Can Chuck Schumer and Joe Biden take advantage of budding support for ending decades of stringent federal prohibition on marijuana? Or will the effort to remove the substance from drug schedules go up in smoke? Bloomberg News sees a narrow path ahead for something more robust than just decriminalization, not long after Biden and the White House fumbled the issue with its staffers:
Majority Leader Chuck Schumer is pushing the Senate toward lifting the federal prohibition on marijuana with legislation that would represent the biggest overhaul of federal drug policy in decades.
The bill that Schumer is drafting with Senate Finance Chair Ron Wyden of Oregon and New Jersey Senator Cory Booker is still being written. Though they avoided the term legalization when announcing their plan, it is expected to remove marijuana from the list of controlled substances and tax and regulate it on the federal level while leaving states able to enforce their own laws regarding the drug.
Their proposal goes beyond decriminalization, which President Joe Biden voiced support for during his campaign, and may be a stretch for some Senate Democrats. But it taps into building public sentiment for legalization and moves by states to change marijuana laws, including Schumer’s home state.
This approach looks very confused. Booker and Wyden want to remove it from federal schedules, which would then leave legalization to the states. However, they still want to regulate and tax marijuana at the federal level, even though much of its use would likely come from locally grown crops. It grows nearly everywhere (hence its “weed” nickname), and would not therefore often cross state lines for distribution. Without it being on the drug schedules, what legitimate jurisdiction would the federal government have to tax and/or control its use? Yes, yes, I know that Wickard v Filburn would apply, but it shouldn’t, especially with reformers arguing to get the federal government out altogether.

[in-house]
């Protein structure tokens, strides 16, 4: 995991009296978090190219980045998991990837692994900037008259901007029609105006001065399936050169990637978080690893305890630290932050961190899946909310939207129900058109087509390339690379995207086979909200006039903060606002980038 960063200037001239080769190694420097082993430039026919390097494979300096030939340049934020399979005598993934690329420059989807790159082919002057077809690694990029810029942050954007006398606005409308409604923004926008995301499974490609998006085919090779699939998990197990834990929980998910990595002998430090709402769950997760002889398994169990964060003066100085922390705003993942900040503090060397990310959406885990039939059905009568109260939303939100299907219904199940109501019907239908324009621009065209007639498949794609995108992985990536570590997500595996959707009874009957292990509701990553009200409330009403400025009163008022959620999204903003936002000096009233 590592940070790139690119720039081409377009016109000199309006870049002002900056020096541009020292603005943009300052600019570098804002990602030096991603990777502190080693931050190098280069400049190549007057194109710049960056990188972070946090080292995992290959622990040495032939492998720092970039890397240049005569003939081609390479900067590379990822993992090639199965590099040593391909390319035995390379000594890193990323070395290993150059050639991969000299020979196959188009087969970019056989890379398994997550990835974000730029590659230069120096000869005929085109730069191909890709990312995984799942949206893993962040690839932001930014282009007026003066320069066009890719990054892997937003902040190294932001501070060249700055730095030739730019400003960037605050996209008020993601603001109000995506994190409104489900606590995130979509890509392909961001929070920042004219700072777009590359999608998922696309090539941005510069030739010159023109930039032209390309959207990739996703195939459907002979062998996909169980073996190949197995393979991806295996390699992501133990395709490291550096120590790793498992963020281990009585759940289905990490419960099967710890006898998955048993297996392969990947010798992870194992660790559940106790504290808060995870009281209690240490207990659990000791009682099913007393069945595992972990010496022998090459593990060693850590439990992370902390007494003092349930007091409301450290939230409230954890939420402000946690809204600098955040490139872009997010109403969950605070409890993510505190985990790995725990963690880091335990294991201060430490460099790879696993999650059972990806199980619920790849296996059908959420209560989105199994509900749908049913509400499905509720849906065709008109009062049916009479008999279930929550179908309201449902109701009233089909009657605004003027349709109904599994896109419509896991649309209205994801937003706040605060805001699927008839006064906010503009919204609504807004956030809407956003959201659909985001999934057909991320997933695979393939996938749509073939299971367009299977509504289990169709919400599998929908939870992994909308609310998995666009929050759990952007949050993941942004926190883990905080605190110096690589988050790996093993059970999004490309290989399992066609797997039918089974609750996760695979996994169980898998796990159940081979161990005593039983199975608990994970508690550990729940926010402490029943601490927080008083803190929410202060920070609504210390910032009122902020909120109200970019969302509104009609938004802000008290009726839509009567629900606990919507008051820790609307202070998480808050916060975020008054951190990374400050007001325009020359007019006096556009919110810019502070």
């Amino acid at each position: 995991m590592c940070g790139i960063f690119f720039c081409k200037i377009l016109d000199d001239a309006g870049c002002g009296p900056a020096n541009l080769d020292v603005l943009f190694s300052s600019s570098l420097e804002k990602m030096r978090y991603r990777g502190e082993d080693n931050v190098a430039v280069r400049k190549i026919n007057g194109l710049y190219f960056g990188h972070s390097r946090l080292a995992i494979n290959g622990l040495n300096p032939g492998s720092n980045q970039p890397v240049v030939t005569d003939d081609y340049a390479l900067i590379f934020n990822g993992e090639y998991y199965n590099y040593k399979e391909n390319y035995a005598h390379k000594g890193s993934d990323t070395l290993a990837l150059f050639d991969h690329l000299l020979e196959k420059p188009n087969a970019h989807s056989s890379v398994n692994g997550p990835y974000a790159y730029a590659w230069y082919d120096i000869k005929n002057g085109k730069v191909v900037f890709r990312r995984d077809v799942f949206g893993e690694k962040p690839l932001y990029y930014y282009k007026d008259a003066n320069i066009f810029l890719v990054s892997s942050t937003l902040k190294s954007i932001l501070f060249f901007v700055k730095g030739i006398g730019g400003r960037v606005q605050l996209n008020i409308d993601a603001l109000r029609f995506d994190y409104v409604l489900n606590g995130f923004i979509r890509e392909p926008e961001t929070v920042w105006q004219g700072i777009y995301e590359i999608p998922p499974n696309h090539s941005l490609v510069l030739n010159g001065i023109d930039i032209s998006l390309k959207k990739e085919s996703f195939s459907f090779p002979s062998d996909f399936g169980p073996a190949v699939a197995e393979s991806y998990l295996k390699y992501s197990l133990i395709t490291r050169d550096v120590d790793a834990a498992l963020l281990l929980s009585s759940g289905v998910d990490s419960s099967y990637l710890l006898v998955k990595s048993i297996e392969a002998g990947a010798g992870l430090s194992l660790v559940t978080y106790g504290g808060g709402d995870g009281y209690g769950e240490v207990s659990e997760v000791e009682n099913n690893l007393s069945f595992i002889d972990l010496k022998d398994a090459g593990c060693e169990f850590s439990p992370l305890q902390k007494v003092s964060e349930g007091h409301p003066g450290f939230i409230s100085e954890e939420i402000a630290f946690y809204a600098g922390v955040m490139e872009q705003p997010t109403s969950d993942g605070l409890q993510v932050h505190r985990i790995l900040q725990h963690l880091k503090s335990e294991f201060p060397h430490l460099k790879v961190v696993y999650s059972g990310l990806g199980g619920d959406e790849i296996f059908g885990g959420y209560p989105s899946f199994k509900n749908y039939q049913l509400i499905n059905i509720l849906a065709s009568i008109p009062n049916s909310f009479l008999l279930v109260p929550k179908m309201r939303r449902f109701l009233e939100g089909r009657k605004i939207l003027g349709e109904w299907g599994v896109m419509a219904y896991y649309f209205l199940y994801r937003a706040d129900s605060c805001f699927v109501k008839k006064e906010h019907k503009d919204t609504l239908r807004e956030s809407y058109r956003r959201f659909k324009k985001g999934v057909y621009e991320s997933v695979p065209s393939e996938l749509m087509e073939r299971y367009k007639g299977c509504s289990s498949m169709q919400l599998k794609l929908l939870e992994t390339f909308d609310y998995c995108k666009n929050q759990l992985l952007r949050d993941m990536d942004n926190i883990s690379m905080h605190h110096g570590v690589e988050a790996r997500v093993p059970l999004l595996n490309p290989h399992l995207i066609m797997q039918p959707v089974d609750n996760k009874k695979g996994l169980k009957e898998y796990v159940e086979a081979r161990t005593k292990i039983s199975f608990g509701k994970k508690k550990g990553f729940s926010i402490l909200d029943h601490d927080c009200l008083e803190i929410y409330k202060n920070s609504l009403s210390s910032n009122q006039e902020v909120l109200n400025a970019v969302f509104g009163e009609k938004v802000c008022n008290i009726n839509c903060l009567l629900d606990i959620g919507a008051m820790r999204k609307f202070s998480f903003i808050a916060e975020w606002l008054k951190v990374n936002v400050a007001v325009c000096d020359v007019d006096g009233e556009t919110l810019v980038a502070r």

Unfortunately for Biden, this comes a little late to rescue his team from its earlier blunder. Apparently hoping to get some hip cred from millennials and younger voters, they announced that previous marijuana use would not be an issue for getting hired — which they planned to accomplish by waiving security clearance requirements. Having a bunch of people in the White House without clearances proved every bit as impractical as everyone predicted, so after people left other job opportunities to take advantage of this amnesty, the Biden administration kicked them out anyway. Had Congress taken marijuana off the schedule before now, prior use wouldn’t have been a problem for clearances.
There’s no doubt that full legalization would be popular, regardless of whether it would be wise. A Pew study from a year and a half ago found two-thirds of Americans supporting full legalization (up from 57% three years earlier), most of whom held that position on recreational as well as medicinal use. While there was a partisan gap on the question, a majority of Republicans (55%) supported legalization, while every other demo had support well over the 60% mark.
And if you don’t like that poll, The Hill conducted its own survey — coincidentally, I’m sure — and dropped the results this afternoon:
Voters are split on whether to legalize marijuana nationwide or to let states decide individually, a new Hill-HarrisX poll finds.
Thirty-eight percent of registered voters in the March 24-26 survey said the federal government should legalize marijuana in the U.S. while 37 percent of respondents said it should be decided at the state level.
By contrast, 25 percent of voters said marijuana should be illegal everywhere in the U.S.
Basically, these are similar to Pew, which asked the question on a federal level. Presumably if you support full legalization or federalism in shifting the question to states, then you support removing marijuana from the drug schedules. That puts support for this proposal at 75%, just a bit higher (pardon the pun) than Pew’s result 17 months ago.
The best option would be to either keep it on the federal schedules but not Schedule 1, or to get the federal government out of it altogether except in cases of specific interstate commerce. Congress being Congress, we can expect Schumer to push legalization with federal strings attached, which means that the cost savings to enforcement will largely not materialize but instead transform into bureaucratic red-tape costs. At least some of those might be offset by taxes, but those will only create more enforcement costs, too. Why not let the states handle it all?